Some advocate that post-war Germany deserved debt relief, whereas Greece doesn’t. BloombergView’s Leonid Bershidsky argues that despite Germany having accumulated its debt through the financing of a vast programme of human oppression, war and genocide, it had shown humility and a strong will to reform itself afterwards – and, hey, the Nazis were no longer the ruling party so it was all water under the bridge. Ultimately, “the creditors felt they needed to help that effort.”

Greece, on the other hand, accumulated its debt through rampant government overspending and then lied about its deficits to join the Euro. Despite meeting the conditions of a 5 year long austerity-led bailout programme, Bershidsky’s message is loud and clear: the Greeks do not deserve debt relief because, unlike Germany in 1953, there’s no distinction between the current government and the previous ones responsible for creating Greece’s deficit. When Chancellor Konrad Adenauer demonstrated “harsh self-imposed discipline and penitence,” Greece’s fast succession of recent prime ministers have only demonstrated “profligacy.”

“There is a not-so-subtle difference between voluntarily taking on debts made by previous, rogue governments at a currency rate favorable to the creditors — and heedlessly accumulating debts of one’s own while concealing the true size of budget deficits. In the first case, the implication is harsh self-imposed discipline and penitence. In the second case, profligacy.”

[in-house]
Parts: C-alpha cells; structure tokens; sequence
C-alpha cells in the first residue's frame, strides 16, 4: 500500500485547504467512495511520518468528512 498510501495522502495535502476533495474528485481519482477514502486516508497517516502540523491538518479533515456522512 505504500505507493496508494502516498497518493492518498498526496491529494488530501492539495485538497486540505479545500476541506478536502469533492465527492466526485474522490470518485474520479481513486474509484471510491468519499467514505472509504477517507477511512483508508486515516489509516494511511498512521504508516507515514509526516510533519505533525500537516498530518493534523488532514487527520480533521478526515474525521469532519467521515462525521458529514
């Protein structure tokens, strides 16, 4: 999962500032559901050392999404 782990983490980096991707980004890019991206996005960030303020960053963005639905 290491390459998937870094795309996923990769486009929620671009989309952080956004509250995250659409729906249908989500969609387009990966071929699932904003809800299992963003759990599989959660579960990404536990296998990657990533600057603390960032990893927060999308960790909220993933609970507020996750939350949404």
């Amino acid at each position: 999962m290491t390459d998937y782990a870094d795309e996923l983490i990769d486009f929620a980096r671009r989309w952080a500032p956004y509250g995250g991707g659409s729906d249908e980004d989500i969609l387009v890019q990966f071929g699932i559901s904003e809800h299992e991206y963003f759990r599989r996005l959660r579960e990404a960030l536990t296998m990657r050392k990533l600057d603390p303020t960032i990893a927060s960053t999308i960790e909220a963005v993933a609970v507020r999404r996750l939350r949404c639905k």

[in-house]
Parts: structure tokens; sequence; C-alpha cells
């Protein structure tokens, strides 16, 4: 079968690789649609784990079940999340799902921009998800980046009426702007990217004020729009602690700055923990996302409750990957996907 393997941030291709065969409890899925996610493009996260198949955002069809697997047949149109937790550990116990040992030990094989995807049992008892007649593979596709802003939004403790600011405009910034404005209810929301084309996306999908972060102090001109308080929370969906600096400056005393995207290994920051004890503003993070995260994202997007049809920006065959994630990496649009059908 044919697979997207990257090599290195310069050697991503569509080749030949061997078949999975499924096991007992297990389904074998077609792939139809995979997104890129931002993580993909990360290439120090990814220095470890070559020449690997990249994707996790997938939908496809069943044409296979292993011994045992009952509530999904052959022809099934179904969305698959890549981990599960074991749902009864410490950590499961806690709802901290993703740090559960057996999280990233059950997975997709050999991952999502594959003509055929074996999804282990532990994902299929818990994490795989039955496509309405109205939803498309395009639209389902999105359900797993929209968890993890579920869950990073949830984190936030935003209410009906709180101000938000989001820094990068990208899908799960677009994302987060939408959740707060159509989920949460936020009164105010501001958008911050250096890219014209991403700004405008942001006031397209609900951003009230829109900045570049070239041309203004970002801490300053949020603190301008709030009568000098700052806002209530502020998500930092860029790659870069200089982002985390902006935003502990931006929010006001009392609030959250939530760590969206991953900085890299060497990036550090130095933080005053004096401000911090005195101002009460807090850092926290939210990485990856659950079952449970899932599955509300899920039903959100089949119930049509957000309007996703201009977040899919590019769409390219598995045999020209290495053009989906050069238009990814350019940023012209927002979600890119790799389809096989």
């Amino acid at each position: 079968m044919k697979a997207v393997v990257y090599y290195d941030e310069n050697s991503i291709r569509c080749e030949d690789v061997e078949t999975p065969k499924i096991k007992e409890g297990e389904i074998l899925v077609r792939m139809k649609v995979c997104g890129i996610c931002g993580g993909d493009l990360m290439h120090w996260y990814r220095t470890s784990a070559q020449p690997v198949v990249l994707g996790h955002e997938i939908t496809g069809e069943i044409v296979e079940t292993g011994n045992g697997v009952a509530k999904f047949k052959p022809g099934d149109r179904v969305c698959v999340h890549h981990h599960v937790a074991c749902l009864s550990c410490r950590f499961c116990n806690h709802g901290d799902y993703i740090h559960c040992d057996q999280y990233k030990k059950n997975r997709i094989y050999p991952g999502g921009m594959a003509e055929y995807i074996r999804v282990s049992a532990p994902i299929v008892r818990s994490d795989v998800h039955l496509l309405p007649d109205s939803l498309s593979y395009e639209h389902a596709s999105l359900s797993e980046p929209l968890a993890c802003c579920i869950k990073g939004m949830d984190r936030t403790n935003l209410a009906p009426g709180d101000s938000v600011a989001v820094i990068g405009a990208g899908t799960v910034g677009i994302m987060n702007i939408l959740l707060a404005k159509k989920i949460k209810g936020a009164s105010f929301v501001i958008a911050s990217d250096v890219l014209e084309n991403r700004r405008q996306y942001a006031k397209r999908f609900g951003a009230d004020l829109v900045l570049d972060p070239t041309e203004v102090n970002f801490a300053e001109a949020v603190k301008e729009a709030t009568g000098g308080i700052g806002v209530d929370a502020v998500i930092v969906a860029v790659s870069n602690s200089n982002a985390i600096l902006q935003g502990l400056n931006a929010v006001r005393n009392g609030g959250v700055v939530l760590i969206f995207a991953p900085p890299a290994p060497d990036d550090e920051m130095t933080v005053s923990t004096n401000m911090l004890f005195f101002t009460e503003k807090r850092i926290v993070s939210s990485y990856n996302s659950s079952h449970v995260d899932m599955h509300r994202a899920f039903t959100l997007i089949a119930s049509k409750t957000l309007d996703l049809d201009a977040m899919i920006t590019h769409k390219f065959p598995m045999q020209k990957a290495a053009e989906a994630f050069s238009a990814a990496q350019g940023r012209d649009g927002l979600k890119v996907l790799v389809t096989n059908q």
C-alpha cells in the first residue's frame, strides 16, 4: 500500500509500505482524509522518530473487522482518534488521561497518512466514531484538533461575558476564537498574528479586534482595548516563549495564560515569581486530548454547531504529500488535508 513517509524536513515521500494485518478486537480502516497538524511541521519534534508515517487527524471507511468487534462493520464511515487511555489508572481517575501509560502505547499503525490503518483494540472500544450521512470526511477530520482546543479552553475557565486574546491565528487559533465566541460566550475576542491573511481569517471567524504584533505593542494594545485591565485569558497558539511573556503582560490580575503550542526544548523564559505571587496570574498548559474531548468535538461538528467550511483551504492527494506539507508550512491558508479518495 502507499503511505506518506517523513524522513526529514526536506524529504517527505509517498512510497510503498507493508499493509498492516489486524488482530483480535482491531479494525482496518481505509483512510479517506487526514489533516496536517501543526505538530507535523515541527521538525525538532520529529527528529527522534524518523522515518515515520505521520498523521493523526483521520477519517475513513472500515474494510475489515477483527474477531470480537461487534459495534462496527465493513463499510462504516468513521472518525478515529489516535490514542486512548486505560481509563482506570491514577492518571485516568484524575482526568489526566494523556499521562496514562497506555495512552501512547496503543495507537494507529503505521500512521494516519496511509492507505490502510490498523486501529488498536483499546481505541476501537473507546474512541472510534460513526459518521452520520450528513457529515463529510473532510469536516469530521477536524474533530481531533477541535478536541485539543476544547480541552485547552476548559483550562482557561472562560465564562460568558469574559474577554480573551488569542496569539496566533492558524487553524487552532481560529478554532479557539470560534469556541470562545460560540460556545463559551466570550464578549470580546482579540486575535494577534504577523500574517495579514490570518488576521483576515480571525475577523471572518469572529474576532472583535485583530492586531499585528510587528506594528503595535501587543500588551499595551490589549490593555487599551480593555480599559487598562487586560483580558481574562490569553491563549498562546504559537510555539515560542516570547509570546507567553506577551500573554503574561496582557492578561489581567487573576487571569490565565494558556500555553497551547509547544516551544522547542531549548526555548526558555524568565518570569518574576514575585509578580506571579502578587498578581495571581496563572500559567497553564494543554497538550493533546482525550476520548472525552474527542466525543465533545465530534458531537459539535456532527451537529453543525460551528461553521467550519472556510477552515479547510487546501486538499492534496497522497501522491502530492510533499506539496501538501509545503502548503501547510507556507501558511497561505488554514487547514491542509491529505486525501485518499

Leonid Bershidsky, BloombergView, January 21 2015

Are we really basing a decision on whether a country will be tossed into poverty on who deserves to be disciplined and who doesn’t? On who has shown more genuine penitence and who has not? All the while turning a blind eye to what many economists, and (now) the International Monetary Fund, have said time and time again: that Greece will not be able to recover from a debt 175% of its GDP without debt cancellation; that further austerity without debt relief will spiral the country towards ruin; that a Greek exit from the Euro and the EU will be even more costly to the Europeans than accepting Greece will not be able to pay all or part of its debt?

Should Eurozone finance ministers vote to negotiate a new bailout package for Greece today, they should finally feel the need to help Greece’s efforts to reform by accepting to put a debt relief option on the table. And if Germany, as arbiter of Greece’s fate, should wish to act on passion rather than intellect, then let it do so based less on retribution and more on empathy. Because, wearing blinders to help you impose an ineffective plan of misery that you yourself have at once lived and been saved from is, to borrow the words from Quentin Tarantino’s Django, “pretty fuckin’ low.”

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* The anti-semite slurs can now begin; but please be considerate and use the hashtag #ExVictimBlindersSyndrome in any tweets. Thank you.